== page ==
Barbara LAWALL, in her official capacity as Pima County Attorney, Plaintiff/Appellant, v. R.R. ROBERTSON, L.L.C., an Arizona limited liability company, dba R3 Investigations; Richard R. Robertson; and Christopher Dupont, Defendants/Appellees.
¶ 1 Barbara LaWall, in her official capacity as Pima County Attorney (“LaWall”), appeals the superior court's summary judgment in favor of R.R. Robertson, L.L.C. dba R3 Investigations and Richard R. Robertson (hereinafter “R3”) and Christopher Dupont (collectively “Defendants” or “Appellees”). LaWall also appeals the denial of her cross-motion for summary judgment, dismissal of her second amended complaint, and the grant of attorneys' fees to R3.
¶ 2 The material facts are undisputed and the issue is purely a question of statutory interpretation of Arizona's public records law, see Arizona Revised Statutes (“A.R.S.”) sections 39–101 to –221 (2001 & Supp.2014).1 The primary question presented and the dispositive issue on appeal is whether Appellees' three public records requests are excepted from the statutory definition of “commercial purpose,” see A.R.S. § 39–121.03(D) (2001), because they will or may be used “as evidence or as research for evidence in an action in any judicial or quasi-judicial body.”2 Because we conclude the requests fall within the exception, we affirm.
FACTUAL AND PROCEDURAL HISTORY
I. Defendants' Requests for Public Records and LaWall's ComplaintA. R3's October Request for Records
¶ 3 In October 2013, R3 requested certain prosecutorial records maintained by the Pima County Attorney's Office pursuant to Arizona's public records statutes. R3 sought “a copy of selected portions of [LaWall's] ‘register’ in electronic format ․ of all criminal cases prosecuted by [LaWall's] office ․ initiated [between] 2002 through current.”3 R3 asserted that the request was “for a non-commercial purpose as defined in A.R.S. § 39–121.03(D) [because] this information will be used as evidence or as research for evidence in actions before judicial or quasi-judicial bodies.”
¶ 4 LaWall agreed to produce the information in electronic format with the exception of defendants' birth dates. However, she stated she did not believe the request was for a non-commercial purpose because it did not apply to a “specific, pending case or proceeding.” LaWall also stated she did “not believe that use of prosecution records in plea and sentencing assessment qualifies as ‘evidence’ or ‘research for evidence.’ “ For these reasons, LaWall requested information including R3's tax records to make the additional financial assessments authorized by A.R.S. § 39–121.03(A) for commercial requests.4
¶ 5 After a response from R3 refuting LaWall's position, LaWall filed a complaint against R3 seeking a declaration that the request was for a commercial purpose as defined by A.R.S. § 39–121.03(D). The complaint alleged R3 must provide a statement of commercial purpose and pay associated charges as required by A.R.S. § 39–121.03(A).5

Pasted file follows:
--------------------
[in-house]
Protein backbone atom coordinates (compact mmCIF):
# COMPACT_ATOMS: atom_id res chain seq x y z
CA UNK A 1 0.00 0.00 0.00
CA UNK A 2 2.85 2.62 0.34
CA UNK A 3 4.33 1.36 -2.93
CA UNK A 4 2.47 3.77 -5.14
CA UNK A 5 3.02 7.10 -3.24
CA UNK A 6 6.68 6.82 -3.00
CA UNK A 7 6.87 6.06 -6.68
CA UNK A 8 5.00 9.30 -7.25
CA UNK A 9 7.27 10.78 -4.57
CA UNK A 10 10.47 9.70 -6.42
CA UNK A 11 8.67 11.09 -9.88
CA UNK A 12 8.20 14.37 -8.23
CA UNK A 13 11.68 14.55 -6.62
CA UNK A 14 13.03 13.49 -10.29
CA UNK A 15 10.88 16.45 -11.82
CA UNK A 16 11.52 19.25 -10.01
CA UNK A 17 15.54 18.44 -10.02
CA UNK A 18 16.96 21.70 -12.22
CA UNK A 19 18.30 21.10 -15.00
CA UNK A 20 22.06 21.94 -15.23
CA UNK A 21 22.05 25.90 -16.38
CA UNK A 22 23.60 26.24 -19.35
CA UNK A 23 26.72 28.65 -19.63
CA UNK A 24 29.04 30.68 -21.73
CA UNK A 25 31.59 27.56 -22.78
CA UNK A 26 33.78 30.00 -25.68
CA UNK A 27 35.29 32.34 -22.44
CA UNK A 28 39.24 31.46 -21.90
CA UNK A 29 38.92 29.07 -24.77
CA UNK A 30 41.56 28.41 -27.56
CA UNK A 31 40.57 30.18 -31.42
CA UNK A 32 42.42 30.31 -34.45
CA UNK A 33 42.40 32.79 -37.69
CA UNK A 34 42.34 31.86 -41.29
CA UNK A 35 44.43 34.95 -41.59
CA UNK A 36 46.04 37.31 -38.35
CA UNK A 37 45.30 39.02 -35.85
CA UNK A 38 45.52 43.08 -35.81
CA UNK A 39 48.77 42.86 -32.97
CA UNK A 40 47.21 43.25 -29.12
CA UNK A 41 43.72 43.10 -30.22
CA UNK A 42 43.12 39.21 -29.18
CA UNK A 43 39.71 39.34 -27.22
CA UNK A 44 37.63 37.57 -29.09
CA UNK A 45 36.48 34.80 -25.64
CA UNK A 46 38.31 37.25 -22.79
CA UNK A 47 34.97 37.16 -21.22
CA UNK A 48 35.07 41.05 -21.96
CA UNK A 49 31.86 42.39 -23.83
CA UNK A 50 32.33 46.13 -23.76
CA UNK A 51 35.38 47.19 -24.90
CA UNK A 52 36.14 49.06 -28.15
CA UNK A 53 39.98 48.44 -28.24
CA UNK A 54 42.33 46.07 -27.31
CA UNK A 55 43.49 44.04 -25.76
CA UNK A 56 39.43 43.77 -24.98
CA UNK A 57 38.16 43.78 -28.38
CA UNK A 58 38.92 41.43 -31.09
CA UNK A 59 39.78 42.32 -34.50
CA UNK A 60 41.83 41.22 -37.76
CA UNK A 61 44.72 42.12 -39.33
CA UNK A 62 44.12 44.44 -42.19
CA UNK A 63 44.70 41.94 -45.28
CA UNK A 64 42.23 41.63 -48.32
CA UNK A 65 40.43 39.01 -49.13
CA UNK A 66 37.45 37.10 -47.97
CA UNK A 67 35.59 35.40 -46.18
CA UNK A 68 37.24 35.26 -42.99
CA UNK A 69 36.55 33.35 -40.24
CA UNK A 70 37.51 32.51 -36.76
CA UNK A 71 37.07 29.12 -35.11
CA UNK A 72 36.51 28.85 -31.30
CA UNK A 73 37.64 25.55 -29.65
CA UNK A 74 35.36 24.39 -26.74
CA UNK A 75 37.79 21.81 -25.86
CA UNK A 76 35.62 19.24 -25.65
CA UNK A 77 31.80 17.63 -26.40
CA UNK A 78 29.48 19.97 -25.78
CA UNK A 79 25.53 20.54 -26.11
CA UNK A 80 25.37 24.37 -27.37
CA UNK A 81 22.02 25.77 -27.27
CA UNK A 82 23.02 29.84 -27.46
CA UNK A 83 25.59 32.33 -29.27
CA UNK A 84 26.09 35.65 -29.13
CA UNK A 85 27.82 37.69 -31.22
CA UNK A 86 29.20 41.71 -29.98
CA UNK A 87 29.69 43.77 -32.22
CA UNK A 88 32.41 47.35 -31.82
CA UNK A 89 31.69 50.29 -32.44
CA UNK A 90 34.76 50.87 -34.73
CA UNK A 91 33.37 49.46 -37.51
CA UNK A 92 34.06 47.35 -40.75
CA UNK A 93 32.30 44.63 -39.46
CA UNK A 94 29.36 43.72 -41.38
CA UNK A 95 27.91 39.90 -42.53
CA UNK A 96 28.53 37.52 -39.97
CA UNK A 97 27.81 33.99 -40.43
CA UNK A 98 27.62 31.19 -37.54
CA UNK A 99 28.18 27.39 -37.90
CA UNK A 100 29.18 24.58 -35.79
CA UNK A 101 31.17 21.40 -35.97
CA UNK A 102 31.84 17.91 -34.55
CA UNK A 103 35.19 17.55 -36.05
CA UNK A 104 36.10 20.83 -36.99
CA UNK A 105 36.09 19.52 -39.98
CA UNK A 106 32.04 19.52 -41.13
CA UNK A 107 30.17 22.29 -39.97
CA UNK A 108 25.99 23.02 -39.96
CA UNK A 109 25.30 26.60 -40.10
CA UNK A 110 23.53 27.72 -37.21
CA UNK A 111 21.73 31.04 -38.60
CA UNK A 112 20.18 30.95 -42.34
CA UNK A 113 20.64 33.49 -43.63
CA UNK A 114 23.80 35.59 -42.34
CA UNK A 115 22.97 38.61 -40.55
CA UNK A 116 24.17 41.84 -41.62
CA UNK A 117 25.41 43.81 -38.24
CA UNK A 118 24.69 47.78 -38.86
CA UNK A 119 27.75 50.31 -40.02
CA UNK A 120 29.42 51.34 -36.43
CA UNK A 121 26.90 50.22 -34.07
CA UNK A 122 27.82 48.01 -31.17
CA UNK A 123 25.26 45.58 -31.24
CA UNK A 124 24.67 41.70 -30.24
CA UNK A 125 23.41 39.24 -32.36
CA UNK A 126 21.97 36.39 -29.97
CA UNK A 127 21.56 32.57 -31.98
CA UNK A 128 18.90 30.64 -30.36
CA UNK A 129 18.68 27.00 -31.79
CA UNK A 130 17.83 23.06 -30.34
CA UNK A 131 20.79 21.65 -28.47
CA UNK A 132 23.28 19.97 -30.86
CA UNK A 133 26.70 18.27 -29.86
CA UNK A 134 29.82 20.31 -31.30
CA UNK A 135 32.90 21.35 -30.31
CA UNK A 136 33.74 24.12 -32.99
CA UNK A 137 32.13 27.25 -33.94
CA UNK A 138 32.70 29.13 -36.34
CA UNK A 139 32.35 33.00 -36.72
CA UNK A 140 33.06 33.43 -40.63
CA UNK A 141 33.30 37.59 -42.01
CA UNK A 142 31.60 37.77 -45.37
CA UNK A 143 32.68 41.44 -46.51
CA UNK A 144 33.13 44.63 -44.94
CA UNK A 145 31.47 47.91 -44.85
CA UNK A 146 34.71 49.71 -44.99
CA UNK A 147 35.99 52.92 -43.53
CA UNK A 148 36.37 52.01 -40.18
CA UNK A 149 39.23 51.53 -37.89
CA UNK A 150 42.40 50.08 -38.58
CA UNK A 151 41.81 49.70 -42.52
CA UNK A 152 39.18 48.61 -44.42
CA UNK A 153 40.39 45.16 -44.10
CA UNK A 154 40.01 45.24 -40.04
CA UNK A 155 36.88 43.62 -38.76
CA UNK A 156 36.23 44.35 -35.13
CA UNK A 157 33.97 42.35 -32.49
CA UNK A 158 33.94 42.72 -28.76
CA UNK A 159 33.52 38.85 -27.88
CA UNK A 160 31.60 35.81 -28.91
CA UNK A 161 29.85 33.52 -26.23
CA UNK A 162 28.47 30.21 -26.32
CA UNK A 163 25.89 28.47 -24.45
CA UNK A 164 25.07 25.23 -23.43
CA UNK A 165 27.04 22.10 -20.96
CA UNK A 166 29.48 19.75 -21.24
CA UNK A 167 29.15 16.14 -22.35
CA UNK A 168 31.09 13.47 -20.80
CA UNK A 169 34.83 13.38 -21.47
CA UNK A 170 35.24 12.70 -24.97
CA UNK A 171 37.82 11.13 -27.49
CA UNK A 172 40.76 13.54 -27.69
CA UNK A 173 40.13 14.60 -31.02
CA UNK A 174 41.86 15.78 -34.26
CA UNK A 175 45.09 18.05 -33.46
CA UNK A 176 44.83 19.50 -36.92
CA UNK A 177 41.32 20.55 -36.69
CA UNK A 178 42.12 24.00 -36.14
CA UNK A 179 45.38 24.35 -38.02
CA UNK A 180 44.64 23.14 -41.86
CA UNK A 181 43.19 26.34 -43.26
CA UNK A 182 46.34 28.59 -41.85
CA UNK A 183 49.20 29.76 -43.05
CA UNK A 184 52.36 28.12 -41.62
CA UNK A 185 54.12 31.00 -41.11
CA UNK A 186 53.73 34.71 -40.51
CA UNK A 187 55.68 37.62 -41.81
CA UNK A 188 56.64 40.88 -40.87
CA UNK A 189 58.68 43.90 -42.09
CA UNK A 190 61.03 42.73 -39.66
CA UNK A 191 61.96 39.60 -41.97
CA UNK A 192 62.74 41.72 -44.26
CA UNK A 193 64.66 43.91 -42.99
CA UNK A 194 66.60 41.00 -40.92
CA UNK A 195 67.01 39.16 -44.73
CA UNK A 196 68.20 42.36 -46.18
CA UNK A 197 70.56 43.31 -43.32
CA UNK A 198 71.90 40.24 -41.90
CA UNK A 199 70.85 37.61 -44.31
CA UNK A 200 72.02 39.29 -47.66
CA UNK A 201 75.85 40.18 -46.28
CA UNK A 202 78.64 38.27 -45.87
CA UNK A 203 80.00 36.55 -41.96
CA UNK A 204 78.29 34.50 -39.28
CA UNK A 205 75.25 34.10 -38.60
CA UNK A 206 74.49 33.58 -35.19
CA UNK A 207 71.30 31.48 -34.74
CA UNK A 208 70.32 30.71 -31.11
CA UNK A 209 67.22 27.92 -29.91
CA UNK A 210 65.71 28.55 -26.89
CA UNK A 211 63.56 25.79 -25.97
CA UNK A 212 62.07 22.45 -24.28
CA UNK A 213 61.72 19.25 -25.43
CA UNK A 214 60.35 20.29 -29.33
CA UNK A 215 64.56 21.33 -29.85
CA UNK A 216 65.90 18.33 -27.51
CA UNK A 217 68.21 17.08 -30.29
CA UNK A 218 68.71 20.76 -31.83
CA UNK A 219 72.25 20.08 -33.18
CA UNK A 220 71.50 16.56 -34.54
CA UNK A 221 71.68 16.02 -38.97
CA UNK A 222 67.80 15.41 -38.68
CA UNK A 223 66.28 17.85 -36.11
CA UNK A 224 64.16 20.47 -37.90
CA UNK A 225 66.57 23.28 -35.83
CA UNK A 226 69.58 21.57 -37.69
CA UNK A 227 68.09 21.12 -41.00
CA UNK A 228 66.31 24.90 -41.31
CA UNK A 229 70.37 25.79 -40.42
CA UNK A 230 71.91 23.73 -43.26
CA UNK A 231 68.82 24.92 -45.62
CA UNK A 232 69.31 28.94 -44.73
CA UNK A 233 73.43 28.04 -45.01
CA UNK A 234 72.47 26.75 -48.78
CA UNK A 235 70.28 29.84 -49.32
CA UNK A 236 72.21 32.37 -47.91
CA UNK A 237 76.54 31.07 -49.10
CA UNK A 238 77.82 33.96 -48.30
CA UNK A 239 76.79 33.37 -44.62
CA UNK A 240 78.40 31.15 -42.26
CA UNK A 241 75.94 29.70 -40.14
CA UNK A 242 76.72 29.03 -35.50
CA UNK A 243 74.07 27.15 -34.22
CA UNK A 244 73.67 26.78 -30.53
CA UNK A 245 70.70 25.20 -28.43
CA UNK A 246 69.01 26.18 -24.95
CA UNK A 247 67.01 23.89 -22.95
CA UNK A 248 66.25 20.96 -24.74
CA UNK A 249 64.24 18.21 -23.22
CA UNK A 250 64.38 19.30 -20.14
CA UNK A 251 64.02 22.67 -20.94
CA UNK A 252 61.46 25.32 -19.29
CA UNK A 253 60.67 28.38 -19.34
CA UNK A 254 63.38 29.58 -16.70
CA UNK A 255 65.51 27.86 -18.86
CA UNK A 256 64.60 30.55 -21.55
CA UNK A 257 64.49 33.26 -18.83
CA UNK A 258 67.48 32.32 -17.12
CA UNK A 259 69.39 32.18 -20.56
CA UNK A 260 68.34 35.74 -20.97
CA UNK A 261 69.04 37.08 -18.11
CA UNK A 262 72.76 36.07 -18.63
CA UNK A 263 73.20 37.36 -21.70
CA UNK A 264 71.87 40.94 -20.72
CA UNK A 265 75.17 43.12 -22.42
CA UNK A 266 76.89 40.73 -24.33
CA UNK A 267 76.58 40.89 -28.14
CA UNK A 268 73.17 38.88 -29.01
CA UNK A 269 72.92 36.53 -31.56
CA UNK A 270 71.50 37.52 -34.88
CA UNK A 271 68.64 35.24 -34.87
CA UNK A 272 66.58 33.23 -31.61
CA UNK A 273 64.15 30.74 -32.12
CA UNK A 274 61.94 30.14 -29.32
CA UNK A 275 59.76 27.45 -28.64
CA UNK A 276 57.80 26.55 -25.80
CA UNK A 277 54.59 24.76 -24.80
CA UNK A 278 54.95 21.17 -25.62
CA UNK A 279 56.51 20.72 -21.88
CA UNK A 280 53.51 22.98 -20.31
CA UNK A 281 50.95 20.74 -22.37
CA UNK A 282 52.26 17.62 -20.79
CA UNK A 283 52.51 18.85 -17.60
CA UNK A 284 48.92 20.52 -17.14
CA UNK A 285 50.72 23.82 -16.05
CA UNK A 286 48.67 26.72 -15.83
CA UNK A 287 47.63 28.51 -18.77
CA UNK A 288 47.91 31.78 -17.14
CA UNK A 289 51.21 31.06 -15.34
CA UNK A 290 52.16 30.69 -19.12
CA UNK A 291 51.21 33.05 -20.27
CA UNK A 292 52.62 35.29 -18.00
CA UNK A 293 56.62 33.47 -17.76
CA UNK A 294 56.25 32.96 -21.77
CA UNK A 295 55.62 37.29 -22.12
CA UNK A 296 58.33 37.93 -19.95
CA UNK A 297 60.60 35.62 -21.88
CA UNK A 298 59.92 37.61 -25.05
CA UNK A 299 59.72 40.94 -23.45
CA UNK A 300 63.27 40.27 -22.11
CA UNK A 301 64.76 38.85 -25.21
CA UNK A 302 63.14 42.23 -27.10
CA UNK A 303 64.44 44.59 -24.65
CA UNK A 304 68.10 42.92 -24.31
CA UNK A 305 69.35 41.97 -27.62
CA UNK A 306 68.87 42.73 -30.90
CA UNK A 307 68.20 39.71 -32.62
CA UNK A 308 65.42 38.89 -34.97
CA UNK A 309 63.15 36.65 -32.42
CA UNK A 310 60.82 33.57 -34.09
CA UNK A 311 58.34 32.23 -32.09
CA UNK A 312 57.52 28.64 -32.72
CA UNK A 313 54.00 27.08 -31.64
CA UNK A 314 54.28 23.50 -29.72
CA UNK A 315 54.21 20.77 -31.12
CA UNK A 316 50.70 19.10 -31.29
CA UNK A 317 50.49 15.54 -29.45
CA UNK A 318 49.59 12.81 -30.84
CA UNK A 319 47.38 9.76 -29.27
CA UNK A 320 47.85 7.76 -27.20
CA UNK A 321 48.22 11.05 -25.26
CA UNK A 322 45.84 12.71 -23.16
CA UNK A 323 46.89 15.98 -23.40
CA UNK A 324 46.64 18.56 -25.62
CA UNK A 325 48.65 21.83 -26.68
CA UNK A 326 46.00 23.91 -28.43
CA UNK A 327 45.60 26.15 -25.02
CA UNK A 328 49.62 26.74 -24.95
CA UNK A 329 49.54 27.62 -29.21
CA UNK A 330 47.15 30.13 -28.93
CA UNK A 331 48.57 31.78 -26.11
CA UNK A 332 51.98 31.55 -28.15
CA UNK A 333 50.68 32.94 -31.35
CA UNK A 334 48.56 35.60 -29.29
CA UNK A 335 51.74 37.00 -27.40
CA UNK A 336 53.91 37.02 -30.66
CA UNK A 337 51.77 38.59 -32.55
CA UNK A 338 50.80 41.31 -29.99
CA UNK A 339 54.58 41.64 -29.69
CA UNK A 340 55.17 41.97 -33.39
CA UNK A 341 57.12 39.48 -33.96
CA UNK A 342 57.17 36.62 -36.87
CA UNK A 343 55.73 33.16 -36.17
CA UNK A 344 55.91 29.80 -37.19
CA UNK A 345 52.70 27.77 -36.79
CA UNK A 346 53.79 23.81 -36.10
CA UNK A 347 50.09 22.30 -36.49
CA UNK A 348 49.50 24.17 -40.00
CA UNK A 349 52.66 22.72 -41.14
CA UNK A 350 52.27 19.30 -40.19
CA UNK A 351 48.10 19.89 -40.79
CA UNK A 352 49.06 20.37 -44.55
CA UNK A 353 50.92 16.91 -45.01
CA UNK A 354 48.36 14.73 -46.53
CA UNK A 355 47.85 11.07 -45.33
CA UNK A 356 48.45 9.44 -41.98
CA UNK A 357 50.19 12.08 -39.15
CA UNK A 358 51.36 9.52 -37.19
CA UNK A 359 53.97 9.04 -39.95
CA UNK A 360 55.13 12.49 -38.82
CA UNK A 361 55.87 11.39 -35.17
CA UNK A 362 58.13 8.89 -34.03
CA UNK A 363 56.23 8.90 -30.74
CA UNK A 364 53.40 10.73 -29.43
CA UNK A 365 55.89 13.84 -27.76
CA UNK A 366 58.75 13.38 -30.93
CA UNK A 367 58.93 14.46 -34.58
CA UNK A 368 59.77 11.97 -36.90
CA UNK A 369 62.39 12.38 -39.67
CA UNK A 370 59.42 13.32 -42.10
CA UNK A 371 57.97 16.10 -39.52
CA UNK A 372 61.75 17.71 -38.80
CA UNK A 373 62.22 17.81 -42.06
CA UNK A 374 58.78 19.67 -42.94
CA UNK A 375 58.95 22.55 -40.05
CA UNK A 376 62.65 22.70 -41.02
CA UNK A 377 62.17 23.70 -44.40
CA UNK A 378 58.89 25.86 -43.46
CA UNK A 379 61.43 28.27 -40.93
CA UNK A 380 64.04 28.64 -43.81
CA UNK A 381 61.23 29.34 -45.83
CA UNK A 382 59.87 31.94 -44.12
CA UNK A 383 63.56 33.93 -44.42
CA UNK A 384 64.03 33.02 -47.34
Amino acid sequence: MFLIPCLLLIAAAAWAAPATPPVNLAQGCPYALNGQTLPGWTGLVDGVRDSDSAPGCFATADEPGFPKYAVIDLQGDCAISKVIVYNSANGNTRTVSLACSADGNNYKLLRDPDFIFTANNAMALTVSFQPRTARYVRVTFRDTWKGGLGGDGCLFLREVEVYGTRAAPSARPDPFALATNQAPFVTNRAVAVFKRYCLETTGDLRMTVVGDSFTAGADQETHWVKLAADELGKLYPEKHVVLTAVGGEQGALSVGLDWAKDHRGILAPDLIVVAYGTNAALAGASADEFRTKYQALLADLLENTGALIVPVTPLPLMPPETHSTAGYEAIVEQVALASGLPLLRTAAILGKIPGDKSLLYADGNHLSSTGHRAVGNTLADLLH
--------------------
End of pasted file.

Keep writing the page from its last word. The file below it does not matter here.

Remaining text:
B. R3's December Request for Records
¶ 6 After LaWall filed the complaint, R3 filed another request for records in December 2013, seeking electronic records “of all criminal cases charged by [LaWall's] office since Jan. 1, 2002, that include at least one count of first-degree murder.” R3 requested inclusion of the same data fields as its first request, see supra n.3, and again maintained the request was for a non-commercial purpose. However, unlike the first request, R3 represented that the request was made “to conduct research on behalf of counsel for a client the results of which will be used as evidence before a judicial body.” LaWall responded by letter reaffirming her earlier positions regarding the October request, and amended the complaint by adding a second count seeking the same declaratory relief.
C. Dupont's Request for Records
¶ 7 Dupont filed a public records request similar to R3's December request asserting the request was “made to conduct research on behalf of a particular client, the results of which may be used as evidence before a judicial body and/or other public forum .” LaWall responded, stating she was unable to determine whether “it is possible that these data might be used as ‘evidence’ or ‘research for evidence’ as contemplated [by the statute],” and was concerned Dupont would “turn the data over to R3 or another third party to analyze for a fee.” LaWall requested additional information to “[determine] whether [Dupont's] request [was] truly for a non-commercial purpose.”6
¶ 8 LaWall was permitted to amend her complaint again and added a third count reflecting allegations against Dupont substantially similar to those in counts one and two asserted against R3. See supra ¶ 5.
II. Summary Judgment and Attorneys' Fees
¶ 9 R3 moved for summary judgment. It argued that the second sentence of A.R.S. § 39–121.03(D), which states that commercial purpose does not include “the use of a public record as evidence or as research for evidence in an action in any judicial or quasi-judicial body,” does not require a “specific” or “pending” action. It also argued that the exception does not require that the data requested be admissible.